By Ciarán Breen
On November 9, 2014, the Canadian Soccer Hall of Fame inducted four former players. Isabelle Morneau and Geri Donnelly, distinguished members of the Canadian Women’s National Team were joined by Carmine Marcantonio, who won the 1976 NASL championship with the famed Toronto Metro-Croatia team. However, it is the last member of the quartet honoured who deserves special attention.
Inducted in the Pioneer category, Harry Manson became the first indigenous player ever to enter the Hall of Fame. Manson, whose traditional name is Xul-si-malt, was almost completely unknown until more than a century after his death. In 2013, Robert Janning, from Vancouver’s Downtown Eastside, discovered the former player while researching for his book, ‘Westcoast Reign: The British Columbia Soccer Championships 1892-1905’.
From Snuneymuxw First Nation, next to Nanaimo on Vancouver Island, Manson played in local and provincial soccer leagues during the turn of the 20th century, scoring bucket loads of goals along the way. He helped establish an all-Snuneymuxw squad called the Nanaimo Indian Wanderers and then captained them to a Nanaimo city championship.
However, his place in history as a footballing pioneer was secured when he was drafted by the all-white Nanaimo team. As the 20th century was taking its early breaths, the Confederation still in living memory for many, and open racism the menu of the day, Manson played in spite of the abuse he faced and won the respect of his peers on the pitch, if not off it. He was named to the provincial all-star team in 1903.
From Robert Janning’s research it would seem that Manson’s experience as a soccer star draws comparisons to that of Jackie Robinson, who broke the race barrier in Baseball in 1947. No matter his contribution on the field, and Manson scored goals for fun, he and his Snuneymuxw colleagues were segregated from their white teammates off the pitch.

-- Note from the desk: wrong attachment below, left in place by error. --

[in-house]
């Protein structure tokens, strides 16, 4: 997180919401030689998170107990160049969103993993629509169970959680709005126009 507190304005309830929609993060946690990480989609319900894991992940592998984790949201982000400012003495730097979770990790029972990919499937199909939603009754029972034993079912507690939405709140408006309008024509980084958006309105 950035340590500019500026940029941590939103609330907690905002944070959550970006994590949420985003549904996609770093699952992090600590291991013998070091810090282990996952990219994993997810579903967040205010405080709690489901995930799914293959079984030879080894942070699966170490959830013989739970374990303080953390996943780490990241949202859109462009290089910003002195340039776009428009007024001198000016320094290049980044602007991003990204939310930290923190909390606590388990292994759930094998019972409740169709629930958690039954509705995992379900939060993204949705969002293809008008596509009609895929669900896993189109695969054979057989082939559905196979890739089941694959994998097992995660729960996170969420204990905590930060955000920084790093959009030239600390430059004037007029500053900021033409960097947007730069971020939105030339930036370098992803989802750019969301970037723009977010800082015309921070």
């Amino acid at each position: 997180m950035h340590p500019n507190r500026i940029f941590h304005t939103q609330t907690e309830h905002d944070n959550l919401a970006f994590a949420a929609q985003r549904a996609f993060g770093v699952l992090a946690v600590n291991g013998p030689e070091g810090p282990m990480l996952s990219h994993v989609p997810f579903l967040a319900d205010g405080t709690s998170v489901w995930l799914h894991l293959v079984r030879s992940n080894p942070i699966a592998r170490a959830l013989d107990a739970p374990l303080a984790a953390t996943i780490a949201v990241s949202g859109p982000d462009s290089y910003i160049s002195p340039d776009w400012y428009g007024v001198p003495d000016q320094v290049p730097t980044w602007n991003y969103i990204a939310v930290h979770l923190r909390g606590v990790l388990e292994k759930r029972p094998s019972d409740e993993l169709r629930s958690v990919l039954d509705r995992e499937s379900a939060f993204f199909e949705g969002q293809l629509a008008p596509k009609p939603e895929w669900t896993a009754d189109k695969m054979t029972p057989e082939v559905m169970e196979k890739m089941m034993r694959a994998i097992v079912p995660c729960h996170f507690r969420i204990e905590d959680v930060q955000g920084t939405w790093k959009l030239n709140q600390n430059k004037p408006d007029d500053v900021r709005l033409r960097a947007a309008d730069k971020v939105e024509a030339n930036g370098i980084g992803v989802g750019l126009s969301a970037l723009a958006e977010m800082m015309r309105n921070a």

Along with a few select other Snuneymuxw players who were also integrated, Manson helped drive the Nanaimo team to the Challenge Cup, the biggest prize on the West Coast. These achievements and Manson’s story serve not only as a window to a darker past but should cause us to reflect on our own times, when indigenous athletes and their stories remain on the margins.
Harry Manson died tragically in a train accident in 1912, aged just 30. A century later, his legacy lives on. While his grandfather’s story remained lost to history, grandson Gary Manson spent his life coaching soccer teams from Snuneymuxw. On learning of his now famous family member, Gary said that “Soccer is in our blood, it’s what we do.”
The inaugural Harry Manson Legacy tournament was held in October, 2015 in North Vancouver. Friends of Harry Manson, who organized the event, said the motivation was to “redress the legacy of colonialism in British Columbia” and “to honour the outstanding First Nations sportsman” Harry Manson.
More than a pioneer, Harry Manson’s love for the game and leadership in his community makes him a hero. From a sporting perspective, one would be forgiven for thinking that soccer in Canada is in its infancy but as Manson’s story shows, people having been kicking a football on this land for a very long time.
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